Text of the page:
Nursing is not only a profession; it is a way of life. A professor once asked a question to my introductory nursing course and it was “when did you realize you were a nurse?” Many students said that they were very young when they realized it. Some said they knew they were a nurse when they had to take care of a loved one; some said a tragic event in their life made them realize it; and some said they were born caring for others.
Nursing has a critical educational aspect which I am currently pursuing, but I believe that another enormous aspect of nursing is something people have from the start. Every person, in one way or another, has a nurse within them. Mothers and fathers are nurses who care for their children, their families, and other loved ones. Teachers are nurses who care about the future of the children or adults that they teach. Anyone who cares about themselves and others is a nurse in some form or another.
When a nurse is at work and a patient codes, he or she knows exactly what to do. It’s the nurse’s duty to respond to that emergency and hopefully the response creates a positive outcome. When that nurse steps off the floor at the end of the shift, his or her duties do not stop. When help is needed, caring people such as nurses and good Samaritans will help and do whatever is needed in that certain situation. Many people, such as those who stop to help at car accidents, work extremely hard to help the emergency responders achieve their goal; people do CPR for hours, they may hold a neck still for hours, they may be emotional support for the mother who has a child trapped in a mangled car. During situations like this, the nurse comes out in individuals. People do what is right in emergency situations.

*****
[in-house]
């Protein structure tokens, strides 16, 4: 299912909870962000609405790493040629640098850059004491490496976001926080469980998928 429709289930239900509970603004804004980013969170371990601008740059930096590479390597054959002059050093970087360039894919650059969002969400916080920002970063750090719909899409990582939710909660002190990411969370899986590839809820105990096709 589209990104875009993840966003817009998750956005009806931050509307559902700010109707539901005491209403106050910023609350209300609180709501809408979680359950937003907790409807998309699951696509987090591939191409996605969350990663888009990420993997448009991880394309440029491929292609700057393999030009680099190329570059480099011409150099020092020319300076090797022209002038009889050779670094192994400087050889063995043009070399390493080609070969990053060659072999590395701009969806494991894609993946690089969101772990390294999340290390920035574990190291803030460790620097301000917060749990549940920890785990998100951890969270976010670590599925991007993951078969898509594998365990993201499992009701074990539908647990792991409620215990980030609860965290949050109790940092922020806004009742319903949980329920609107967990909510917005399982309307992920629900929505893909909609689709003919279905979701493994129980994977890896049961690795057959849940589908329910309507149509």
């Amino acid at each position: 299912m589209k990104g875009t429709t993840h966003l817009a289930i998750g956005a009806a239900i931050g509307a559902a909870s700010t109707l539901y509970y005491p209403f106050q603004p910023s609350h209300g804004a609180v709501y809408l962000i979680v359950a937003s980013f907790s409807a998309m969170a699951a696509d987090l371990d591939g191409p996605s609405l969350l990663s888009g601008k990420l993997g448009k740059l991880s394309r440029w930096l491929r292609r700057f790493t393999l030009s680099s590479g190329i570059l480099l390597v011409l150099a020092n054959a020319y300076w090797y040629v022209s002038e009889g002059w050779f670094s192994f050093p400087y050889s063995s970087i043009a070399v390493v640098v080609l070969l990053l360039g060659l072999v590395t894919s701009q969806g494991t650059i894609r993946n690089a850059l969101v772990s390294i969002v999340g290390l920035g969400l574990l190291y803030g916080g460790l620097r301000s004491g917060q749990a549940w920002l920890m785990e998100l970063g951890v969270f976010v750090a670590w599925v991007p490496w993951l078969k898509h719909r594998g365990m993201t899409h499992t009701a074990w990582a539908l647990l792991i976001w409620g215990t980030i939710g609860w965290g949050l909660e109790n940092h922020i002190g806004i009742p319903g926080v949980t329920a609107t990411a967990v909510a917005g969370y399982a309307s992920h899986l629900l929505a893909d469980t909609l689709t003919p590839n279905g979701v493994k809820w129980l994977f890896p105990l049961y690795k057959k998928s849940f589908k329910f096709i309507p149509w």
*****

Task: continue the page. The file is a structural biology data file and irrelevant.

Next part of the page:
At the end of the work day, some professionals lock up the office and forget about work. How can a nurse forget about the health and wellbeing of others? Nursing truly is a way of life. It’s a habit that is incorporated into the lives of many, whether educated in the profession or just as a “natural nurse”.
I have seen my inner nurse a few times in myself. Just recently I responded to an emergency situation. A neighbor of mine required CPR this summer and many of his family members were around. I did what I had to do, I put everything aside (including the fact that I knew this man well), and I did what I needed to do. Unfortunately his heart was not the problem, it was an aneurism in his brain that had burst. CPR kept him alive but the damage was occurring. The man passed away two days later.
If you have not yet found your inner nurse, it is yet to come. It may come with an accidental situation or with motherhood, or a random event that makes you recognize it. Once you see it, you’ll see how easily incorporated it was into your everyday way of living; because nursing truly is a way of life.